for this New York school district. She has the responsibility
of training the teachers she hires and her efforts have paid off.
In the 1998-1999 school year before a formal induction program was
installed, Islip retained 29 of the 46 new teachers hired. In
the subsequent three school years from 1999 to 2002 when the formal,
three-year new teacher induction program was in place, they retained
65 teachers out of 68 hired.
New teachers constantly work on team building and problem solving techniques
with model lessons and sharing sessions where they “steal”
from each other, networking and building respect with each other, the
veteran teachers, and the administration.
The skill-building activities are aligned to the standards required
by the district. The benefits to the teachers are evident, because
the Islip schools have seen a resulting improvement in student
achievement, which the central office views as resulting from improved
teacher performance. The difference in student achievement
The New York Regents exams represent the gold standard in academic
achievement. To graduate with a prestigious Regents diploma, students
must pass five state exams with a score of 65 or better.
Regents Diplomas Earned
GOAL – 93 percent
The major focus of the Islip induction program is to immerse
new teachers in the district’s culture and to unite them with
everyone in the district as a cohesive, supportive instructional team.
New teachers quickly become a part of the district’s
“family.” Induction fosters a sense of belonging among teachers,
which in turn fosters a sense of belonging among students.
Homewood-Flossmoor High School District
The Homewood-Flossmoor High School District in Flossmoor, Illinois,
has a lifelong professional development program called Homewood-Flossmoor
The Homewood-Flossmoor High School District uses the North Central
Regional Educational Laboratory (NCREL) model, “Professional Development:
Learning from the Best” (Hassel, 2002), to structure their induction
and professional development program. The model answers the question,
“What do we need to do to improve student learning?”
To formulate a clear plan of what kind of instructional practice they
want to promote, they design an induction and professional development
structure with the following plan for improving student learning:
What are our student educational
What are our actual student performance?
What are our student learning
What staff skills are needed to close student
What are our actual staff skills?
Our Professional Development Needs
As stated before, effective induction programs have an organized
plan. In the case of the Homewood-Flossmoor district,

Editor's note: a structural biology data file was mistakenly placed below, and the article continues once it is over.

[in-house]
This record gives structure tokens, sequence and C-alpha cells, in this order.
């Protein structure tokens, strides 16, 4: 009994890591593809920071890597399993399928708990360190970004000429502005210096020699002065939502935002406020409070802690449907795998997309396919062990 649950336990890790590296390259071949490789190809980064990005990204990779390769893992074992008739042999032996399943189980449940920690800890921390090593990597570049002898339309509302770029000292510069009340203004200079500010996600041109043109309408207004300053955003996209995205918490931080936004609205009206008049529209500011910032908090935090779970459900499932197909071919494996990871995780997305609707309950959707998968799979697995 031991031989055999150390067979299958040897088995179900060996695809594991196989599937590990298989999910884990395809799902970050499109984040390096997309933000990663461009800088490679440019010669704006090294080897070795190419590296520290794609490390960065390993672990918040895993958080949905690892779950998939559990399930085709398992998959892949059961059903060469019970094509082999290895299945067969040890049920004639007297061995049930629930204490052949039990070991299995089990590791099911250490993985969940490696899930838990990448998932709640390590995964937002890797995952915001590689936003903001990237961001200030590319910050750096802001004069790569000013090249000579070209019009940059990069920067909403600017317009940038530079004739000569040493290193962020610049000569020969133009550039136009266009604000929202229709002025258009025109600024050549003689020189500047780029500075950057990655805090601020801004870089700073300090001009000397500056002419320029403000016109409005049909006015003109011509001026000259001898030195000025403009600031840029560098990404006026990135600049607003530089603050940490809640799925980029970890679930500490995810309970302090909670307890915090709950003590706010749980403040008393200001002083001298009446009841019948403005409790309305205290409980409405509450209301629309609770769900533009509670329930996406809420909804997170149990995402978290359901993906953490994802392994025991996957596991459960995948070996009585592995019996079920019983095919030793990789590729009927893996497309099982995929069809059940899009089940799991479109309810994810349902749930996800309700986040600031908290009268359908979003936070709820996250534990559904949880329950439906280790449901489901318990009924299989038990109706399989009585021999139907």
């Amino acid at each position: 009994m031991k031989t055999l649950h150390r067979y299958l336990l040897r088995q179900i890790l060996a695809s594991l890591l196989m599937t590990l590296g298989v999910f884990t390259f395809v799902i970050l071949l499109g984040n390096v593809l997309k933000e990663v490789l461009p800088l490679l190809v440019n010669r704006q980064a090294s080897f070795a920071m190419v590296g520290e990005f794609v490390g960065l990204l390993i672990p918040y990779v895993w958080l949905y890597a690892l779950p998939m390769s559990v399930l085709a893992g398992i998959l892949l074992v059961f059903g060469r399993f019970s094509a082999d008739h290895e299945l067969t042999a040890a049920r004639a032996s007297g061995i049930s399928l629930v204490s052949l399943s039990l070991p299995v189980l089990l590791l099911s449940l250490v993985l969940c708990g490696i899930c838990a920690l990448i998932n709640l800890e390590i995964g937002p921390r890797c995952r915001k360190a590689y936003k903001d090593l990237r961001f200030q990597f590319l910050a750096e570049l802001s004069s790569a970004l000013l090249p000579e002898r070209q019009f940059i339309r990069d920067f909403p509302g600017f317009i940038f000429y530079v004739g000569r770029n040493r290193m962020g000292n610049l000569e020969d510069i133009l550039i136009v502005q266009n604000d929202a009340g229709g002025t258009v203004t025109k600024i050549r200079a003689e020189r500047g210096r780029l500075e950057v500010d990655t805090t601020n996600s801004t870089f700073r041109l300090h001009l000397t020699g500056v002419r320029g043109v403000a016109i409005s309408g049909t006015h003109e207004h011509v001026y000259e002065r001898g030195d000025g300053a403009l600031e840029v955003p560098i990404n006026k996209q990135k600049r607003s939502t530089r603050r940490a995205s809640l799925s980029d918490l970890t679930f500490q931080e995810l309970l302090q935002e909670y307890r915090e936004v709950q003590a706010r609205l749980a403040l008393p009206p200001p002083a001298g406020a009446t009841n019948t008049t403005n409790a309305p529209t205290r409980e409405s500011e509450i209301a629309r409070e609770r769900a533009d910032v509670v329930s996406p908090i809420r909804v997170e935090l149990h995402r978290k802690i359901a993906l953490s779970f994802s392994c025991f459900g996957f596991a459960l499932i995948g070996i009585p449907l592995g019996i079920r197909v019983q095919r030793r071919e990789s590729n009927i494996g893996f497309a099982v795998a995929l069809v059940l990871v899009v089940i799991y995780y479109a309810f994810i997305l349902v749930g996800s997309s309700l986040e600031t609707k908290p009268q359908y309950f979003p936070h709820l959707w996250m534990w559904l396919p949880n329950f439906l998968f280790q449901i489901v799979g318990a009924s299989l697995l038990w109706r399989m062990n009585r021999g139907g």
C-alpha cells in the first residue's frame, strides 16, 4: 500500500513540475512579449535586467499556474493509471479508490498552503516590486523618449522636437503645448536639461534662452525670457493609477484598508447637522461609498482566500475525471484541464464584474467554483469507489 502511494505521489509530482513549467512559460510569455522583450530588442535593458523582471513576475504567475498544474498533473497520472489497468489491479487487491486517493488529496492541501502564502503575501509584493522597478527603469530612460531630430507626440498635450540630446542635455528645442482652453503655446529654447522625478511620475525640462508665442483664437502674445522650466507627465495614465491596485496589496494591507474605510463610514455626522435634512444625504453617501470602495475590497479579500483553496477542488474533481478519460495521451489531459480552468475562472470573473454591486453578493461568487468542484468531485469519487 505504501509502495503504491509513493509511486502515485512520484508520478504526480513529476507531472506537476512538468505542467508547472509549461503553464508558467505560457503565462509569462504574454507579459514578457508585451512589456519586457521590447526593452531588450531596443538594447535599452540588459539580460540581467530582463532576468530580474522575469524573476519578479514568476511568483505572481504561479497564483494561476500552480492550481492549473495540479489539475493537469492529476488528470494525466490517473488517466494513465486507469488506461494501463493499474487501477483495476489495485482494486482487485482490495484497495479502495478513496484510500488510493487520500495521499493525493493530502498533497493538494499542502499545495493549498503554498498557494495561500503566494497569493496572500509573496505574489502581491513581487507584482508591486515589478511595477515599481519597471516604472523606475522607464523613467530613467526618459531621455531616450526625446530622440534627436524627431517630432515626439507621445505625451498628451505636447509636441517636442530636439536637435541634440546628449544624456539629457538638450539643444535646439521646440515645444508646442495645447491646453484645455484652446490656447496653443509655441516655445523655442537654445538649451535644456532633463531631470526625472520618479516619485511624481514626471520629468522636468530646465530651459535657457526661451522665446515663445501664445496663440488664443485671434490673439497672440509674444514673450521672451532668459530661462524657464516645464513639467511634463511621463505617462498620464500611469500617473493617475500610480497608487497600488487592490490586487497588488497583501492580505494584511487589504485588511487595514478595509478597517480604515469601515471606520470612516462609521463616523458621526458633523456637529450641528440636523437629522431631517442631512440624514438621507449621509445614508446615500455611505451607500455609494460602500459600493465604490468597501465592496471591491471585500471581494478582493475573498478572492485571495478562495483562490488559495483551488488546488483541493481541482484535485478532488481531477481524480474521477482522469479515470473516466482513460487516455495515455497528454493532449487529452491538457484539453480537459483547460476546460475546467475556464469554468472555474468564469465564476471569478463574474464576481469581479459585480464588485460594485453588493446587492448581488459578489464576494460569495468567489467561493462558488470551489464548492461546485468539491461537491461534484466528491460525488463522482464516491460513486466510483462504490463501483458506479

a formula is used to determine what professional development plan is
to be used to produce effective teachers for student learning.
When schools and school districts have an organized, coherent, and
sustained induction and professional development process, they will
most likely demonstrate improved teaching and student learning.
The Homewood-Flossmoor High School District is a three-time distinguished
school award winner.
Flowing Wells Schools. The Flowing Wells Schools
are located in Tucson, Arizona, and they have what is often called the
“mother-of-all” induction programs.
They have had an induction program for 20 years and the program is
so comprehensive, coherent, and sustained that people flock to their
annual induction workshop every spring to learn about how to structure
an effective induction program.
The director of the induction program for all 20 years has been Susie
Heintz. Every teacher and administrator has been though “Susie
School.” The result is that the Flowing Wells Schools have
produced more teacher-of-the-year nominees and winners than any other
school district in Arizona.
In their eight-year (that’s correct) induction process, teachers
are taken through stages of development, from novice, advanced beginner,
competent, proficient, to expert teacher.
Full details on their induction process can be read in New
Teacher Induction: How to Train, Support, and Retain New Teachers,
by Breaux and Wong. A sample can be seen on www.NewTeacher.com,
The True Benefit of Induction
It’s so simple, yet so profound. Teachers teach
and students learn. Improve the teacher and you improve the student.
Since it is the teacher who holds the key to student achievement,
a district must have an induction program that immediately focuses
the new teacher on a district’s mandate and goal of student
The induction program then is to flow seamlessly into a lifelong
professional development program. The process of lifelong
professional development must become a priority—for the sake our
students. The students deserve no less than the very best.